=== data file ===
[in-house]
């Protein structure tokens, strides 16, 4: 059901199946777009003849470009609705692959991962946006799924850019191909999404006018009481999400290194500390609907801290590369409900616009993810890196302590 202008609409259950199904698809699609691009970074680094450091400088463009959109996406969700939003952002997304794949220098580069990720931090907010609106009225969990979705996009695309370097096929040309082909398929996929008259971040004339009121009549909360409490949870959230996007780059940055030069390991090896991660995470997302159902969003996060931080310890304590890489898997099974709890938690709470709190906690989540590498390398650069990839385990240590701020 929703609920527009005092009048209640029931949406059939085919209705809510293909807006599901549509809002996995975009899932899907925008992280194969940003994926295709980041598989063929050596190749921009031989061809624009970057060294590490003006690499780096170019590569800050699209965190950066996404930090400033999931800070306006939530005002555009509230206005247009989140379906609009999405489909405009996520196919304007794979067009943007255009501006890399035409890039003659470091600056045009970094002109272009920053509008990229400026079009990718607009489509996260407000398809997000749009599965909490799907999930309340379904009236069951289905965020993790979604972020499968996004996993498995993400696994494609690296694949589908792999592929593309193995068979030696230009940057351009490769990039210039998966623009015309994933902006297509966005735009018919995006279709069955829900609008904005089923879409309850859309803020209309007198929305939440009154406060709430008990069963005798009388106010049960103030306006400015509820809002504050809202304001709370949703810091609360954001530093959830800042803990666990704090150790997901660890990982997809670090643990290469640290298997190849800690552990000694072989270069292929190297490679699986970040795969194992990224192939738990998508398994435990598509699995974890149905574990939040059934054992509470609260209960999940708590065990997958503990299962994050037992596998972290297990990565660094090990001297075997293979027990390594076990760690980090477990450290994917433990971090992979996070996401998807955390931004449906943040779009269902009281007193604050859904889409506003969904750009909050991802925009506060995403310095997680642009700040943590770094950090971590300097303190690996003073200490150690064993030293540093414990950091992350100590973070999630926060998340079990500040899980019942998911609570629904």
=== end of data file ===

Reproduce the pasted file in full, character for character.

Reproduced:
[in-house]
């Protein structure tokens, strides 16, 4: 059901199946777009003849470009609705692959991962946006799924850019191909999404006018009481999400290194500390609907801290590369409900616009993810890196302590 202008609409259950199904698809699609691009970074680094450091400088463009959109996406969700939003952002997304794949220098580069990720931090907010609106009225969990979705996009695309370097096929040309082909398929996929008259971040004339009121009549909360409490949870959230996007780059940055030069390991090896991660995470997302159902969003996060931080310890304590890489898997099974709890938690709470709190906690989540590498390398650069990839385990240590701020 929703609920527009005092009048209640029931949406059939085919209705809510293909807006599901549509809002996995975009899932899907925008992280194969940003994926295709980041598989063929050596190749921009031989061809624009970057060294590490003006690499780096170019590569800050699209965190950066996404930090400033999931800070306006939530005002555009509230206005247009989140379906609009999405489909405009996520196919304007794979067009943007255009501006890399035409890039003659470091600056045009970094002109272009920053509008990229400026079009990718607009489509996260407000398809997000749009599965909490799907999930309340379904009236069951289905965020993790979604972020499968996004996993498995993400696994494609690296694949589908792999592929593309193995068979030696230009940057351009490769990039210039998966623009015309994933902006297509966005735009018919995006279709069955829900609008904005089923879409309850859309803020209309007198929305939440009154406060709430008990069963005798009388106010049960103030306006400015509820809002504050809202304001709370949703810091609360954001530093959830800042803990666990704090150790997901660890990982997809670090643990290469640290298997190849800690552990000694072989270069292929190297490679699986970040795969194992990224192939738990998508398994435990598509699995974890149905574990939040059934054992509470609260209960999940708590065990997958503990299962994050037992596998972290297990990565660094090990001297075997293979027990390594076990760690980090477990450290994917433990971090992979996070996401998807955390931004449906943040779009269902009281007193604050859904889409506003969904750009909050991802925009506060995403310095997680642009700040943590770094950090971590300097303190690996003073200490150690064993030293540093414990950091992350100590973070999630926060998340079990500040899980019942998911609570629904």